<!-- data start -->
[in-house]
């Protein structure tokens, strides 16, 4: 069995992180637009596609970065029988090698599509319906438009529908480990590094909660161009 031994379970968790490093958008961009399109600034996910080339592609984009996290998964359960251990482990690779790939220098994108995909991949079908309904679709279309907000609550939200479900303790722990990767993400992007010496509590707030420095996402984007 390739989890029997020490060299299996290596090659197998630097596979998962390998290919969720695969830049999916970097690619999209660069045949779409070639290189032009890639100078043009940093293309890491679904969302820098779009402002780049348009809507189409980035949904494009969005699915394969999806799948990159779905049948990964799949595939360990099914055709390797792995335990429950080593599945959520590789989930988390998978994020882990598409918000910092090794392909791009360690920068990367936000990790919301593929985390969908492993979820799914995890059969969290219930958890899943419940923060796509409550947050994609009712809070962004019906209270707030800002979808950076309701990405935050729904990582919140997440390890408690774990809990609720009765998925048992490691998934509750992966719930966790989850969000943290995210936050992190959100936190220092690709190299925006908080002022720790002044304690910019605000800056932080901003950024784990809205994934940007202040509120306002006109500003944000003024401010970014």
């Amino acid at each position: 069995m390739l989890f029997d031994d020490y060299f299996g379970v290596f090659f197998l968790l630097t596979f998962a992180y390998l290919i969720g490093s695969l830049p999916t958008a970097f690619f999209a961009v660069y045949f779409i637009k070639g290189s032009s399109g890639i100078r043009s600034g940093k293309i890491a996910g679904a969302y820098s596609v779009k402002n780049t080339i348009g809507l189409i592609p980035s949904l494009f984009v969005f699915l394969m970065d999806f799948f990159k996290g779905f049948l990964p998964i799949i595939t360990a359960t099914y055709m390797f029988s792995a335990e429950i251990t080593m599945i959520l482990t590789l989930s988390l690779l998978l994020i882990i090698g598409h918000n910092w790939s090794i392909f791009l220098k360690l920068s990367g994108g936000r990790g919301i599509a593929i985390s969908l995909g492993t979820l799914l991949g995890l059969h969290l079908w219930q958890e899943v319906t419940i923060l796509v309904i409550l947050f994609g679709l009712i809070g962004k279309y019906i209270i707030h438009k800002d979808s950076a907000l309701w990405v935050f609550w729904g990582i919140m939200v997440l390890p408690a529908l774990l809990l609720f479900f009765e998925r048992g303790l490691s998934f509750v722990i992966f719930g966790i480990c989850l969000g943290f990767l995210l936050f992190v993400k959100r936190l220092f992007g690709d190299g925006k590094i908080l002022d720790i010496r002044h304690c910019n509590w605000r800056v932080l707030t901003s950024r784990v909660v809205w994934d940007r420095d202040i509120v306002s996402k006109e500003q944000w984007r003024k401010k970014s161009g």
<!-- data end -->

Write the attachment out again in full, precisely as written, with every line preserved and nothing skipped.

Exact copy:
[in-house]
């Protein structure tokens, strides 16, 4: 069995992180637009596609970065029988090698599509319906438009529908480990590094909660161009 031994379970968790490093958008961009399109600034996910080339592609984009996290998964359960251990482990690779790939220098994108995909991949079908309904679709279309907000609550939200479900303790722990990767993400992007010496509590707030420095996402984007 390739989890029997020490060299299996290596090659197998630097596979998962390998290919969720695969830049999916970097690619999209660069045949779409070639290189032009890639100078043009940093293309890491679904969302820098779009402002780049348009809507189409980035949904494009969005699915394969999806799948990159779905049948990964799949595939360990099914055709390797792995335990429950080593599945959520590789989930988390998978994020882990598409918000910092090794392909791009360690920068990367936000990790919301593929985390969908492993979820799914995890059969969290219930958890899943419940923060796509409550947050994609009712809070962004019906209270707030800002979808950076309701990405935050729904990582919140997440390890408690774990809990609720009765998925048992490691998934509750992966719930966790989850969000943290995210936050992190959100936190220092690709190299925006908080002022720790002044304690910019605000800056932080901003950024784990809205994934940007202040509120306002006109500003944000003024401010970014």
């Amino acid at each position: 069995m390739l989890f029997d031994d020490y060299f299996g379970v290596f090659f197998l968790l630097t596979f998962a992180y390998l290919i969720g490093s695969l830049p999916t958008a970097f690619f999209a961009v660069y045949f779409i637009k070639g290189s032009s399109g890639i100078r043009s600034g940093k293309i890491a996910g679904a969302y820098s596609v779009k402002n780049t080339i348009g809507l189409i592609p980035s949904l494009f984009v969005f699915l394969m970065d999806f799948f990159k996290g779905f049948l990964p998964i799949i595939t360990a359960t099914y055709m390797f029988s792995a335990e429950i251990t080593m599945i959520l482990t590789l989930s988390l690779l998978l994020i882990i090698g598409h918000n910092w790939s090794i392909f791009l220098k360690l920068s990367g994108g936000r990790g919301i599509a593929i985390s969908l995909g492993t979820l799914l991949g995890l059969h969290l079908w219930q958890e899943v319906t419940i923060l796509v309904i409550l947050f994609g679709l009712i809070g962004k279309y019906i209270i707030h438009k800002d979808s950076a907000l309701w990405v935050f609550w729904g990582i919140m939200v997440l390890p408690a529908l774990l809990l609720f479900f009765e998925r048992g303790l490691s998934f509750v722990i992966f719930g966790i480990c989850l969000g943290f990767l995210l936050f992190v993400k959100r936190l220092f992007g690709d190299g925006k590094i908080l002022d720790i010496r002044h304690c910019n509590w605000r800056v932080l707030t901003s950024r784990v909660v809205w994934d940007r420095d202040i509120v306002s996402k006109e500003q944000w984007r003024k401010k970014s161009g």